Mob Killer: The Bloody Rampage of Charles Carneglia, Mafia Hit Man: The Bloody Rampage of Charles Carneglia, Mafia Hit Manby Anthony M. DeStefano
He dissolved the bodies of some of his victims in acid and poured them down the sewer. He hung grisly souvenirs on nails in his junkyard.
La Costra Nostra
Charles Carneglia was a stone-cold killer who fell in with the bloodthirsty John Gotti crew. As the infamous crime family rose to power with their murderous trail of sex,/b>/b>
A Crazed Killer
He dissolved the bodies of some of his victims in acid and poured them down the sewer. He hung grisly souvenirs on nails in his junkyard.
La Costra Nostra
Charles Carneglia was a stone-cold killer who fell in with the bloodthirsty John Gotti crew. As the infamous crime family rose to power with their murderous trail of sex, jealousy, greed, and revenge, Carneglia rose with them.
Mafia, Madness And Murder
This is the horrifying story of a misfit who fit perfectly into the New York mafia. In a harrowing journey inside a ruthless criminal underworld, Pulitzer Prize-winning reporter Anthony M. DeStefano chronicles one man's life in a world of depraved acts of violence and the horrors that went with being a member of the Gambino family.
"Thrilling American crime writing." -Jimmy Breslin on King of the Godfathers
Includes 16 Pages of Shocking Photos
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- 4.10(w) x 6.70(h) x 1.10(d)
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By Anthony M. DeStefano
PINNACLE BOOKSCopyright © 2011 Anthony M. DeStefano
All right reserved.
Chapter One"What's with the Beard?"
Looking like oversized cigars, police battering rams are made of steel and weigh about thirty-five pounds. When swung by just one man, they can generate a shattering forty thousand pounds of force. They can punch a hole through concrete, crack a rib, or even shatter a skull.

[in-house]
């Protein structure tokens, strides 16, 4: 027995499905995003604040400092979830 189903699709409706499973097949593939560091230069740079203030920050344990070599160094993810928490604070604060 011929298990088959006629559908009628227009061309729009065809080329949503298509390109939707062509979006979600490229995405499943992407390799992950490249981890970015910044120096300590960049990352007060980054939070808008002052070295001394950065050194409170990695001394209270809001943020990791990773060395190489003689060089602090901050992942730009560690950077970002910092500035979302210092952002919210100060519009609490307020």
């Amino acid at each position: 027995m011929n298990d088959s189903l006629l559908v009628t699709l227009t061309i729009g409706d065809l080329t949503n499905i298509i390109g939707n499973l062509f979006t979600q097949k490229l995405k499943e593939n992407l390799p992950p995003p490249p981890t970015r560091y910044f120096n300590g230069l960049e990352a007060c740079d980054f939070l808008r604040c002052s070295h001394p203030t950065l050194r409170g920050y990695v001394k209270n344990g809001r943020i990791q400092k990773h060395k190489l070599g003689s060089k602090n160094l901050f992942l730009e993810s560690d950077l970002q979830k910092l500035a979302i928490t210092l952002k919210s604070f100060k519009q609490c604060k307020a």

The devices go by the trade names of Stinger and Thunderbolt—there is not a front door in Howard Beach that could stand up to them.
Bracing himself outside the front of the two-story residence on Eighty-fifth Street on the morning of February 7, 2008, FBI special agent Greg Hagarty wondered whether he could breach the entrance with just one slam of the battering ram he held in his hands. A one-shot entry with the ram was the gold standard for SWAT team members. Hagarty, a sandy-haired man who favored crew cuts, swung the ram backward and then, with a sharp forward movement, accelerated the stubby device into the front door.
Bam. Nothing. The door held up to the first of Hagarty's swings. It took another smash before the wood door frame splintered and the door swung open on its hinges in the predawn darkness. I'll have to work on my swing, a bemused Hagarty thought.
Early-morning breach entries of this sort were not common during law enforcement operations in this particular Queens, New York, neighborhood. True, Howard Beach, a white enclave near the Atlantic Ocean, had a reputation for being a Mafia haven. Known as Census Block 869, the neighborhood was almost entirely white. The well-manicured front lawns with the occasional religious sculptures and mini-mansions of Mediterranean style bespoke of its heavy Italian-American population. More residents here graduated high school than in many other city neighborhoods, but the same wasn't true of college. Most of those who worked had varied jobs of regular obscurity as teachers, construction workers, realtors, office administrators, lawyers, and accountants. Then there were those who made their living as wiseguys, the mobsters whom everybody knew.